Who’s Really at Risk?
FEMA flood zone maps have become the de facto source of flood risk information for homeowners, even though many have not been updated in a decade.
â€œWe know the maps are fundamentally wrong,â€ said Matthew Eby, founder and executive director of First Street, a nonprofit that advocates for providing homeowners with more information about flooding and climate change. â€œThe maps are out of date.â€
Budget constraints have meant that large areas, mainly in the middle of the country, that are at risk of flooding from rivers and heavy rainfall arenâ€™t mapped at all, according to an analysis of FEMA data by First Street, which is working with academics to build a database to address the issue.
Meanwhile, homeowners today may not see any publicly available information until they are at the closing table and it can be too late to walk away.
David Maurstad, deputy associate administrator for insurance and mitigation at FEMA, said the federal flood maps werenâ€™t designed as a tool for homeowners to assess their risk of flooding but to determine whether homeowners were required to purchase flood insurance.
â€œThat binary approach has had some unintended consequences,â€ he said. â€œPeople who are out of the high-risk areas donâ€™t realize they need to take action.â€
First Street is among a handful of organizations trying to improve flood disclosure. In collaboration with Columbia University, the Massachusetts Institute of Technology, the University of California at Berkeley and other institutions, it is assembling a comprehensive database on whether homes in the U.S. have previously flooded or are at risk of future flooding.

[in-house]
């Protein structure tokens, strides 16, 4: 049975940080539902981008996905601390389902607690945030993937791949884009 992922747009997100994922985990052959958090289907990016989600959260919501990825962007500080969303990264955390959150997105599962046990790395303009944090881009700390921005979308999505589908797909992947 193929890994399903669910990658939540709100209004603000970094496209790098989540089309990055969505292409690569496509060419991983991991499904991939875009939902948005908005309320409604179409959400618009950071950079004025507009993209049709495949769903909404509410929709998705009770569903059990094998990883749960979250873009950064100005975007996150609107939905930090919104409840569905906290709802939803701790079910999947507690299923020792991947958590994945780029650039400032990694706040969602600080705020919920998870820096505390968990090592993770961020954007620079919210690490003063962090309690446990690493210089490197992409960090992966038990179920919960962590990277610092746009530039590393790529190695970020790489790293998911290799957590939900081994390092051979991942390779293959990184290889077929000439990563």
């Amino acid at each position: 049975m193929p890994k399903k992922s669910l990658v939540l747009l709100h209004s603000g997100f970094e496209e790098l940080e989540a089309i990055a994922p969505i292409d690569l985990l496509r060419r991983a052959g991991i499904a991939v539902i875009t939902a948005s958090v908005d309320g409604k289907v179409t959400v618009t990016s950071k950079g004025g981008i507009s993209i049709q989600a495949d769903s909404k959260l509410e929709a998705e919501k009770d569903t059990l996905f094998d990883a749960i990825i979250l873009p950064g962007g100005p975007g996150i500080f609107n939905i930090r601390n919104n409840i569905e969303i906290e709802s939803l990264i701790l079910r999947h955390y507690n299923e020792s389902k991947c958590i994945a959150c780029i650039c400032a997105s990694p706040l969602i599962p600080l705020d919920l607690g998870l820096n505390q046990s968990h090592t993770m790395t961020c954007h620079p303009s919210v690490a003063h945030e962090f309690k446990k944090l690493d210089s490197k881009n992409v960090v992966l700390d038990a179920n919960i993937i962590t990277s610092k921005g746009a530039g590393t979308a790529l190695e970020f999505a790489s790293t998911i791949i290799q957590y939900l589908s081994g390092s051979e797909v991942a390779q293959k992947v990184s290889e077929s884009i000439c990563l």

First Street and its partners use satellite imagery, high-water-mark data and other information to model whether homes would have been flooded. It combines this with FEMA data on flood claims that already exist but are difficult for ordinary homeowners to access.
Such information has long been available to large institutional real-estate owners and insurance companies, but it is far too costly for most individual homeowners to obtain. First Streetâ€™s database, which it expects to launch within a year, will be available, free of charge, for individual homeowners.
Mr. Maurstad said FEMA is working on making data about flooding more easily available and giving owners a more nuanced picture of whether their home is at risk. He welcomes efforts by First Street and others.
Still, some economists think these private databases bring problems of their own. While mapping flooding risk isnâ€™t an exact science, just the suggestion of elevated flood risk can scare off buyers and devastate an ownerâ€™s ability to sell his or her home.
That is a concern for Skylar Olsen, a senior economist atÂ Zillow GroupÂ Inc.Â who said the company is looking at providing flood-risk information on its site but worries consumers may not understand the margin of error inherent to such information. Scientists donâ€™t agree on how much sea levels will rise in the coming decades, how much rising temperatures will affect the severity of storms and other unknowns.
â€œHow do you represent that kind of number that can have a big impact on my willingness to buy this place, my ability to sell this place?â€ she said.
First Street said it is working with the Wharton Risk Management and Decision Processes Center at the University of Pennsylvania on how to communicate the information in a way that conveys its limitations.
â€œKnowing that a property is at risk is going to lower its value, and thatâ€™s going to be upsetting. Hiding the risk isnâ€™t going to be helping anyone, itâ€™s just hiding the risk until later on,â€ said Carolyn Kousky, executive director of the Wharton center.
Write toÂ Laura Kusisto atÂ firstname.lastname@example.org